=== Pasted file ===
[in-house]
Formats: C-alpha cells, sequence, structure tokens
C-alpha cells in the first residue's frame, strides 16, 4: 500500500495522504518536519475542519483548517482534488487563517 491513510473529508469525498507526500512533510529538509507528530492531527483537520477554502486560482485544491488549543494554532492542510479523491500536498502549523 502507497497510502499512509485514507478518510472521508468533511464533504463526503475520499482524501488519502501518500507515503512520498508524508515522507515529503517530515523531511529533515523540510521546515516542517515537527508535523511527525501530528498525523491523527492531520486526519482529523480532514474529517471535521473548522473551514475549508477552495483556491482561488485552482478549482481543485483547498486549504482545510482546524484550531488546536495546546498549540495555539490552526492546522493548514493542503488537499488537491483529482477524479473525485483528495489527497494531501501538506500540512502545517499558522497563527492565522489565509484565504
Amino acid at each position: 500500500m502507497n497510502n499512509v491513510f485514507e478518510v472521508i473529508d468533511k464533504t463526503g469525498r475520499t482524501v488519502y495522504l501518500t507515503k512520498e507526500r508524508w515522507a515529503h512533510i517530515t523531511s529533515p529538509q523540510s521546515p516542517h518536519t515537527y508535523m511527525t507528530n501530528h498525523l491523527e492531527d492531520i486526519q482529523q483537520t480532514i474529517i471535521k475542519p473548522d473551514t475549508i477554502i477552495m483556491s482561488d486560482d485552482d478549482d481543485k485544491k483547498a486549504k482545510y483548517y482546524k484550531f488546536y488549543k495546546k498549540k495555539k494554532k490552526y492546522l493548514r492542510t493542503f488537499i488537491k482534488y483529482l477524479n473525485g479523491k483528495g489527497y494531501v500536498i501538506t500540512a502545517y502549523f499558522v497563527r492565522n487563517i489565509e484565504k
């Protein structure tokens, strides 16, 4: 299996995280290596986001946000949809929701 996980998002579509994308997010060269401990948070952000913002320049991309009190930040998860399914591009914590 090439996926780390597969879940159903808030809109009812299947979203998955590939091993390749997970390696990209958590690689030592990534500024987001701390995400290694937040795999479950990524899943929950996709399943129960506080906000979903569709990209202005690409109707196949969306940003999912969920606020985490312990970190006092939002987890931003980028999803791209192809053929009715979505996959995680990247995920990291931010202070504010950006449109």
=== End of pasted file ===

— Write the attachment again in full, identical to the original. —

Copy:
[in-house]
Formats: C-alpha cells, sequence, structure tokens
C-alpha cells in the first residue's frame, strides 16, 4: 500500500495522504518536519475542519483548517482534488487563517 491513510473529508469525498507526500512533510529538509507528530492531527483537520477554502486560482485544491488549543494554532492542510479523491500536498502549523 502507497497510502499512509485514507478518510472521508468533511464533504463526503475520499482524501488519502501518500507515503512520498508524508515522507515529503517530515523531511529533515523540510521546515516542517515537527508535523511527525501530528498525523491523527492531520486526519482529523480532514474529517471535521473548522473551514475549508477552495483556491482561488485552482478549482481543485483547498486549504482545510482546524484550531488546536495546546498549540495555539490552526492546522493548514493542503488537499488537491483529482477524479473525485483528495489527497494531501501538506500540512502545517499558522497563527492565522489565509484565504
Amino acid at each position: 500500500m502507497n497510502n499512509v491513510f485514507e478518510v472521508i473529508d468533511k464533504t463526503g469525498r475520499t482524501v488519502y495522504l501518500t507515503k512520498e507526500r508524508w515522507a515529503h512533510i517530515t523531511s529533515p529538509q523540510s521546515p516542517h518536519t515537527y508535523m511527525t507528530n501530528h498525523l491523527e492531527d492531520i486526519q482529523q483537520t480532514i474529517i471535521k475542519p473548522d473551514t475549508i477554502i477552495m483556491s482561488d486560482d485552482d478549482d481543485k485544491k483547498a486549504k482545510y483548517y482546524k484550531f488546536y488549543k495546546k498549540k495555539k494554532k490552526y492546522l493548514r492542510t493542503f488537499i488537491k482534488y483529482l477524479n473525485g479523491k483528495g489527497y494531501v500536498i501538506t500540512a502545517y502549523f499558522v497563527r492565522n487563517i489565509e484565504k
């Protein structure tokens, strides 16, 4: 299996995280290596986001946000949809929701 996980998002579509994308997010060269401990948070952000913002320049991309009190930040998860399914591009914590 090439996926780390597969879940159903808030809109009812299947979203998955590939091993390749997970390696990209958590690689030592990534500024987001701390995400290694937040795999479950990524899943929950996709399943129960506080906000979903569709990209202005690409109707196949969306940003999912969920606020985490312990970190006092939002987890931003980028999803791209192809053929009715979505996959995680990247995920990291931010202070504010950006449109």